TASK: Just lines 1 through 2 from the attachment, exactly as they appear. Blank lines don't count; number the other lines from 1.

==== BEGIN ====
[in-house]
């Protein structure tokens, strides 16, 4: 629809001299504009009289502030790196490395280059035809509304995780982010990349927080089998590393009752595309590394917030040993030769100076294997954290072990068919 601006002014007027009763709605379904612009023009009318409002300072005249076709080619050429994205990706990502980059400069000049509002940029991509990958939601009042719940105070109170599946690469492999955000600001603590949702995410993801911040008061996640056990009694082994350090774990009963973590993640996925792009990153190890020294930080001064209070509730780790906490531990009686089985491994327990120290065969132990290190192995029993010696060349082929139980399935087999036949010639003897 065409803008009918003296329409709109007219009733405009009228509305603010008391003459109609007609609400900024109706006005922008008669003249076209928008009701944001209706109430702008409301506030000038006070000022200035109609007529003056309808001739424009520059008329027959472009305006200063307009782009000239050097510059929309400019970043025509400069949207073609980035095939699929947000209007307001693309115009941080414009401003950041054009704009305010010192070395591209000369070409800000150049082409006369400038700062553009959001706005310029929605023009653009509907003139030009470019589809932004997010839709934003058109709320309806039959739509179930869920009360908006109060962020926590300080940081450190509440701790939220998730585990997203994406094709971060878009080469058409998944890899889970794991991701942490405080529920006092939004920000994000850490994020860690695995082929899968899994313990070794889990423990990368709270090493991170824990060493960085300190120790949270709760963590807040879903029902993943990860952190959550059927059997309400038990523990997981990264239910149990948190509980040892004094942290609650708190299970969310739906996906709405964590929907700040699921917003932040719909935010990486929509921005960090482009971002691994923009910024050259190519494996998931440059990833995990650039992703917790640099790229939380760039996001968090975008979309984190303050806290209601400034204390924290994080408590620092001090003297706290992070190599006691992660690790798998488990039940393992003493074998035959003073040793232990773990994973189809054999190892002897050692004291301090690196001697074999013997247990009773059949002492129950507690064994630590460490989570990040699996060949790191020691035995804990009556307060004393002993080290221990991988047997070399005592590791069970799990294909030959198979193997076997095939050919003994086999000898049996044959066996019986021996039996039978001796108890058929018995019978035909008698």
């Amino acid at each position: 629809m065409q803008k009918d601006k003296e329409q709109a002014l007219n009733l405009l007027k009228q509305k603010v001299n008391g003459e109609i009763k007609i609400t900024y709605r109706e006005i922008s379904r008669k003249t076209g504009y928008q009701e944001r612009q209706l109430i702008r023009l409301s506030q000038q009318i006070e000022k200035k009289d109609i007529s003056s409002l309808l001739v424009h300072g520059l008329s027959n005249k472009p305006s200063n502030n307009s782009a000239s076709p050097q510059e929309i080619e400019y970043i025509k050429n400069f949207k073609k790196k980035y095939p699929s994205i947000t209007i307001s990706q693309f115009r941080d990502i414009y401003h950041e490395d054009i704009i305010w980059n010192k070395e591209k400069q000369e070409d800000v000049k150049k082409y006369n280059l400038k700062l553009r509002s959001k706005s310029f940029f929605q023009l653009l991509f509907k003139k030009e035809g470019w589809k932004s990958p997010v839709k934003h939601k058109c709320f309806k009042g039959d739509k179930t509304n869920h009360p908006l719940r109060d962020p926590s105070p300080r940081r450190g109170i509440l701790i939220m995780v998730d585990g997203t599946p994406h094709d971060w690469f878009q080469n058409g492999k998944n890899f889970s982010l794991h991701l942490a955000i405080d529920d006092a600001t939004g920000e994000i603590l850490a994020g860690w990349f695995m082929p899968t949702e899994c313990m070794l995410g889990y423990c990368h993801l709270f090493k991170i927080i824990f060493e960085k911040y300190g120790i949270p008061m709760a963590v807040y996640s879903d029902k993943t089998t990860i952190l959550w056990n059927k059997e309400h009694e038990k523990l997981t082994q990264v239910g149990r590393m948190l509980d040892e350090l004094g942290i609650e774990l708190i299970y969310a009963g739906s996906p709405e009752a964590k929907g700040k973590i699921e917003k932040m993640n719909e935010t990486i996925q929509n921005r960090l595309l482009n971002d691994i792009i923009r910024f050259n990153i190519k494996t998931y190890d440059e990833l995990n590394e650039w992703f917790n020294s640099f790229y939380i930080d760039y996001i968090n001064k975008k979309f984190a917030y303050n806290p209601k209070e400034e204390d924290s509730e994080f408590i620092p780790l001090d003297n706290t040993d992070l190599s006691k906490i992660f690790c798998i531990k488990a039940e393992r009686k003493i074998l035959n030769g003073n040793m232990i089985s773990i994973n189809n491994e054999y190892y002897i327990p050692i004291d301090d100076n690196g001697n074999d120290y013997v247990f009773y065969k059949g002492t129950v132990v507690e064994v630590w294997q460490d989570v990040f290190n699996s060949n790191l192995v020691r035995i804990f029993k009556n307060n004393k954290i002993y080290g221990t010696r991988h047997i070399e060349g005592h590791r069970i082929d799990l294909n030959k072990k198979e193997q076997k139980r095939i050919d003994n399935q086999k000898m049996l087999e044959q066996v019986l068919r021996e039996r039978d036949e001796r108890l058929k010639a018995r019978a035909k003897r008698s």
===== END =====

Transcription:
[in-house]
């Protein structure tokens, strides 16, 4: 629809001299504009009289502030790196490395280059035809509304995780982010990349927080089998590393009752595309590394917030040993030769100076294997954290072990068919 601006002014007027009763709605379904612009023009009318409002300072005249076709080619050429994205990706990502980059400069000049509002940029991509990958939601009042719940105070109170599946690469492999955000600001603590949702995410993801911040008061996640056990009694082994350090774990009963973590993640996925792009990153190890020294930080001064209070509730780790906490531990009686089985491994327990120290065969132990290190192995029993010696060349082929139980399935087999036949010639003897 065409803008009918003296329409709109007219009733405009009228509305603010008391003459109609007609609400900024109706006005922008008669003249076209928008009701944001209706109430702008409301506030000038006070000022200035109609007529003056309808001739424009520059008329027959472009305006200063307009782009000239050097510059929309400019970043025509400069949207073609980035095939699929947000209007307001693309115009941080414009401003950041054009704009305010010192070395591209000369070409800000150049082409006369400038700062553009959001706005310029929605023009653009509907003139030009470019589809932004997010839709934003058109709320309806039959739509179930869920009360908006109060962020926590300080940081450190509440701790939220998730585990997203994406094709971060878009080469058409998944890899889970794991991701942490405080529920006092939004920000994000850490994020860690695995082929899968899994313990070794889990423990990368709270090493991170824990060493960085300190120790949270709760963590807040879903029902993943990860952190959550059927059997309400038990523990997981990264239910149990948190509980040892004094942290609650708190299970969310739906996906709405964590929907700040699921917003932040719909935010990486929509921005960090482009971002691994923009910024050259190519494996998931440059990833995990650039992703917790640099790229939380760039996001968090975008979309984190303050806290209601400034204390924290994080408590620092001090003297706290992070190599006691992660690790798998488990039940393992003493074998035959003073040793232990773990994973189809054999190892002897050692004291301090690196001697074999013997247990009773059949002492129950507690064994630590460490989570990040699996060949790191020691035995804990009556307060004393002993080290221990991988047997070399005592590791069970799990294909030959198979193997076997095939050919003994086999000898049996044959066996019986021996039996039978001796108890058929018995019978035909008698």